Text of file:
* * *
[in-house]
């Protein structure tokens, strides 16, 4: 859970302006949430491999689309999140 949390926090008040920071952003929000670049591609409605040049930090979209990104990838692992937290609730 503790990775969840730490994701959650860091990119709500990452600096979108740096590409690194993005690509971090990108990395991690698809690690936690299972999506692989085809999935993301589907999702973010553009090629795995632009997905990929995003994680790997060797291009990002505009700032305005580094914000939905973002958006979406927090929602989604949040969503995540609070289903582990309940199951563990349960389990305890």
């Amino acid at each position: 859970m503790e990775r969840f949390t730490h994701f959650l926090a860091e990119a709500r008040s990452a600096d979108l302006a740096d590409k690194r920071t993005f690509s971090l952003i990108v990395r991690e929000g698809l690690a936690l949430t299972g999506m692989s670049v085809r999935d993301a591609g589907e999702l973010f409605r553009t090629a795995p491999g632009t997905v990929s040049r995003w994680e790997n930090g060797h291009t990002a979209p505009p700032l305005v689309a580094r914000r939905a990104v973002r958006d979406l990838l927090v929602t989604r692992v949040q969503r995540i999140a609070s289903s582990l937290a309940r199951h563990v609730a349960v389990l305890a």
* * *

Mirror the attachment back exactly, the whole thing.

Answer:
[in-house]
């Protein structure tokens, strides 16, 4: 859970302006949430491999689309999140 949390926090008040920071952003929000670049591609409605040049930090979209990104990838692992937290609730 503790990775969840730490994701959650860091990119709500990452600096979108740096590409690194993005690509971090990108990395991690698809690690936690299972999506692989085809999935993301589907999702973010553009090629795995632009997905990929995003994680790997060797291009990002505009700032305005580094914000939905973002958006979406927090929602989604949040969503995540609070289903582990309940199951563990349960389990305890």
């Amino acid at each position: 859970m503790e990775r969840f949390t730490h994701f959650l926090a860091e990119a709500r008040s990452a600096d979108l302006a740096d590409k690194r920071t993005f690509s971090l952003i990108v990395r991690e929000g698809l690690a936690l949430t299972g999506m692989s670049v085809r999935d993301a591609g589907e999702l973010f409605r553009t090629a795995p491999g632009t997905v990929s040049r995003w994680e790997n930090g060797h291009t990002a979209p505009p700032l305005v689309a580094r914000r939905a990104v973002r958006d979406l990838l927090v929602t989604r692992v949040q969503r995540i999140a609070s289903s582990l937290a309940r199951h563990v609730a349960v389990l305890a």